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Flexible Payment Mortgages - A Good Thing or Not?
By Diane Kelly
Jun 16, 2008, 20:32
With most mortgages, your payment is the same every month. But what if your paycheck isn’t so regular? Would you like to be able to vary your mortgage payment depending on your cash flow? An option ARM -- also called a flex-ARM or pick-a-payment loan -- allows you to do just that.
How does it work?
An option ARM is an adjustable-rate mortgage with a twist. You don’t pay a set amount each month. Instead, the lender sends a monthly statement with up to four payment options. You simply choose the amount you want to pay that month and then submit your payment.
The options vary, but here’s the most common menu:
Minimum payment: This is calculated using an “initial” interest rate that can start as low as 1.25 percent. Because this payment is so low, it’s useful for months when you don’t have much cash on hand, perhaps because you are waiting for a commission or bonus check. But any unpaid interest gets deferred, or added to the principal of the loan, so your principal grows.
You pay all the interest due, but none of the principal. This doesn’t reduce your mortgage balance, but it allows you to avoid deferring interest.
30-year amortized: This matches the monthly payment of a mortgage amortized over 30 years at your current interest rate. It includes both principal and interest.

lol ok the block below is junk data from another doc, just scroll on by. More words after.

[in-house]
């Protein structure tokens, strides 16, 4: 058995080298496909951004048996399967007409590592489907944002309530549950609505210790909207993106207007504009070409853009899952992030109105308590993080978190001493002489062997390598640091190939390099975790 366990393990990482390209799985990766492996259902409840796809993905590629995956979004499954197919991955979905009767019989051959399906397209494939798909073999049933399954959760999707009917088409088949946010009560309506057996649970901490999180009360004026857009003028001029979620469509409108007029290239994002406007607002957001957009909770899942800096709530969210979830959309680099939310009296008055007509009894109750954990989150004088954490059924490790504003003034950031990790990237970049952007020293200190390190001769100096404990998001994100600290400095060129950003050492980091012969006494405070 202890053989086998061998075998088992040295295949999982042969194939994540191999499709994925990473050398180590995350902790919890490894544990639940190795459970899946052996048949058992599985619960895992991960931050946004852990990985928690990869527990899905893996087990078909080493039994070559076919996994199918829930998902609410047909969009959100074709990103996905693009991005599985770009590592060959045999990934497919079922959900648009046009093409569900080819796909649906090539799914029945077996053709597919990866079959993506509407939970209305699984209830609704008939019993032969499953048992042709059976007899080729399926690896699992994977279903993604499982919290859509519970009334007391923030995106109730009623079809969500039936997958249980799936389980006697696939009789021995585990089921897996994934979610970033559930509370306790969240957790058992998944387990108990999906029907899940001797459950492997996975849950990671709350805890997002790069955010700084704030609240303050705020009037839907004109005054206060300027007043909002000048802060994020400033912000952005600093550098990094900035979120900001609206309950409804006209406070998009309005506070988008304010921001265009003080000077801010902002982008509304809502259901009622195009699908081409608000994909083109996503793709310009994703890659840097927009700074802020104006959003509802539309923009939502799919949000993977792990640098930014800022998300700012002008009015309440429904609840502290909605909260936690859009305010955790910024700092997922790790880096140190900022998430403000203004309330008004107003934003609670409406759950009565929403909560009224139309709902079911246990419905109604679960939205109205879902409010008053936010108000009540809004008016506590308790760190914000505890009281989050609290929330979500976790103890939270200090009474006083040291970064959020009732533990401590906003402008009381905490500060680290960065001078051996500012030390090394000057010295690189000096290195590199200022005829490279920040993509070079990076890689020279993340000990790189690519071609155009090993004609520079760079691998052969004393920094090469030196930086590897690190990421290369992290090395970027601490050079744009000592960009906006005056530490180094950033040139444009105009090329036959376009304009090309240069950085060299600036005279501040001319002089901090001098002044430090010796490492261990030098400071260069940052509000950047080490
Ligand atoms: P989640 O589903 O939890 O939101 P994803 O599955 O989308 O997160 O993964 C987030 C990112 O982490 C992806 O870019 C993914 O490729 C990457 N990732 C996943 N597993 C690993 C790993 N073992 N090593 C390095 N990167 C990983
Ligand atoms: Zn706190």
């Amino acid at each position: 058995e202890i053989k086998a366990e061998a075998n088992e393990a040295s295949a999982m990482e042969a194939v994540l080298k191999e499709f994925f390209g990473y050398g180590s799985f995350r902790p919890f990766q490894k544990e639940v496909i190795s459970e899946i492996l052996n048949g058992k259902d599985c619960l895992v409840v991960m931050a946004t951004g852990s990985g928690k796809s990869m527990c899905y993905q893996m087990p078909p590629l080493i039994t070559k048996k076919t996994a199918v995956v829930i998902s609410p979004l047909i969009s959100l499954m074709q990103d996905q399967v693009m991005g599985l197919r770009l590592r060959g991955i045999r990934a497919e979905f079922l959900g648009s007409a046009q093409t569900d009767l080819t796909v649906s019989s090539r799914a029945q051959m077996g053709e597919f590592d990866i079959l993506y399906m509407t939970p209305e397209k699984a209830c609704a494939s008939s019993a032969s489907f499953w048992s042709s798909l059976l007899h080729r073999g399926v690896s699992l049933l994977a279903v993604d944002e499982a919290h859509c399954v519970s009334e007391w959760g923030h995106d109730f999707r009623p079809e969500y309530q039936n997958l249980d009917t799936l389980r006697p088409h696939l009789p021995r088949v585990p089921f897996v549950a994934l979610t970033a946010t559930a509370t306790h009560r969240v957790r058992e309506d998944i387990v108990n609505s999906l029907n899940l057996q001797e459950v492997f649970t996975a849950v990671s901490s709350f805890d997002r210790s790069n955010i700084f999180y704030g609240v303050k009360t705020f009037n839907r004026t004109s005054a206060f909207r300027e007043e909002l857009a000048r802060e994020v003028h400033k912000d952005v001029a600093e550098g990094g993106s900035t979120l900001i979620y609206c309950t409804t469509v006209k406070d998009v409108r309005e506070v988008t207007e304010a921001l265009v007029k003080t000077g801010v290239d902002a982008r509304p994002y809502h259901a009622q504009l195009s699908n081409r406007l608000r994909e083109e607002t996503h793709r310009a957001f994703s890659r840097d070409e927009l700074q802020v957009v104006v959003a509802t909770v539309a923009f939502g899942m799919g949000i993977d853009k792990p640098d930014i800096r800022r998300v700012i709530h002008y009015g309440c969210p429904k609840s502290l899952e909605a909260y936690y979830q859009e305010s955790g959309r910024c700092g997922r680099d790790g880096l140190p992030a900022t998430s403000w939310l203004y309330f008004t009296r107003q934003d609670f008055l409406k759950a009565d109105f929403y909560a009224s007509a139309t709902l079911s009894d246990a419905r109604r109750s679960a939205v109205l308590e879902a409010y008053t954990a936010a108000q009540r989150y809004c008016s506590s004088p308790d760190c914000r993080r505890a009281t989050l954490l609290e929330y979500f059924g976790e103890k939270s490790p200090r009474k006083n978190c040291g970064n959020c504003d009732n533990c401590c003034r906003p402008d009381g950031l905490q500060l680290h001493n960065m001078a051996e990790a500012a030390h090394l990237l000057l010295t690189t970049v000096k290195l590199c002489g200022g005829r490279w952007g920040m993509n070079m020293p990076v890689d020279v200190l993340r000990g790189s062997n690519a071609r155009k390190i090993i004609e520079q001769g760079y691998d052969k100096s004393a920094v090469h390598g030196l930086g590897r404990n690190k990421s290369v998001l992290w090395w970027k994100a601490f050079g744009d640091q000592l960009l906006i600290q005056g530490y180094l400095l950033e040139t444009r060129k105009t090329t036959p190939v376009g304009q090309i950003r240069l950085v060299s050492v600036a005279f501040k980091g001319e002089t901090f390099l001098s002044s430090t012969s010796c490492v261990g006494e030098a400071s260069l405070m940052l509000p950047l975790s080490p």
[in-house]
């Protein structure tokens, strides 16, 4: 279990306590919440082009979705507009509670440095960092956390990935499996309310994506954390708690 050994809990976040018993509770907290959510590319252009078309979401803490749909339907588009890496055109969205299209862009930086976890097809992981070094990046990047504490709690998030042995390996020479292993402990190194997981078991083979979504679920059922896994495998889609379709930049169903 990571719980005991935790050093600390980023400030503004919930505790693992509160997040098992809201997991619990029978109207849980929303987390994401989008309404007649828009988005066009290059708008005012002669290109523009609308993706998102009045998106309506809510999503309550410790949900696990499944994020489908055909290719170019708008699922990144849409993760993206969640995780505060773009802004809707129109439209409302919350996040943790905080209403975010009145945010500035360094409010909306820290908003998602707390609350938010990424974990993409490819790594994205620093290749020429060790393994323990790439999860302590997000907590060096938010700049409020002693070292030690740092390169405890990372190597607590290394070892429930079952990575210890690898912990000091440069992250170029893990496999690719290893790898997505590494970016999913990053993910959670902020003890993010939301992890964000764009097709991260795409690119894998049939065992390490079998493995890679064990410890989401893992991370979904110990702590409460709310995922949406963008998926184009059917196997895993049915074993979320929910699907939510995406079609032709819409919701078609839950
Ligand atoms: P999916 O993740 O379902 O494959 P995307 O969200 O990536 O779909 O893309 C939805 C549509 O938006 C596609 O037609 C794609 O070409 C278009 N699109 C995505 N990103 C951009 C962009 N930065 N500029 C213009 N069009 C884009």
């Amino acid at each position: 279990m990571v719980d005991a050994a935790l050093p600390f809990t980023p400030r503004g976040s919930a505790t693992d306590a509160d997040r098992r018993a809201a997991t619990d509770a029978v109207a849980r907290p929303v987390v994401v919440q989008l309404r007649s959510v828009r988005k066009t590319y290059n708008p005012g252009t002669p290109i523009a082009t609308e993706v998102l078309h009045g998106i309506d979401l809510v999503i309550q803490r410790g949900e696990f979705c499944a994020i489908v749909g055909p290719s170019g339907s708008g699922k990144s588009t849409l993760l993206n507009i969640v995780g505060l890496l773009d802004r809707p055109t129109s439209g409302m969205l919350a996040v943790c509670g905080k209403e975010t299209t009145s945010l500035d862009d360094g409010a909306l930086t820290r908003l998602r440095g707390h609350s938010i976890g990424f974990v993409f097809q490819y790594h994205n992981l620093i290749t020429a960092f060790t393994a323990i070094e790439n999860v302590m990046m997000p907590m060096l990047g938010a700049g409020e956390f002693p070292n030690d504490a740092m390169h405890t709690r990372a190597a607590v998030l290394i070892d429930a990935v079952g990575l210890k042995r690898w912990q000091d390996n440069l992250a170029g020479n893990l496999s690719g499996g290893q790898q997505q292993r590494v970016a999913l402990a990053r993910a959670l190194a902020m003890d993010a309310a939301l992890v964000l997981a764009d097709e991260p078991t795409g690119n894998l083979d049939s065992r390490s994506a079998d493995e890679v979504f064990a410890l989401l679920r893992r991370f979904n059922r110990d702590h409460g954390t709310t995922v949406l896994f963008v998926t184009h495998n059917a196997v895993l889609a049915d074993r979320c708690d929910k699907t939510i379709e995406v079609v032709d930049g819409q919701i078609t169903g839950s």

15-year amortized: The same as above, but amortized over 15 years. This is the highest monthly payment. Choosing it allows you to reduce your principal faster than any other option.
The fine print:
The biggest caveat with option ARMs is that those enticing initial rates are short-lived. The low minimum payments that make these mortgages so attractive can increase dramatically. In addition, every five years, the loan is recast -- that is, a new amortization schedule is drawn up to ensure that the remaining balance will be paid off by the end of the loan’s term. When that happens, the minimum payment can be pushed even higher.
What’s more, if you defer too much interest, you can reach what’s called negative amortization. If your balance grows to 10 percent to 25 percent (depending on state law) greater than the original principal, your loan is automatically recast and you have to start paying the fully amortized rate, which will increase your monthly payments.
Another potential downside of option ARMs is that they’re more complicated than most other mortgages. Home buyers may be seduced without fully understanding how much the minimum payments will increase over the long-term. When the monthly amounts go up, these people can experience payment shock.
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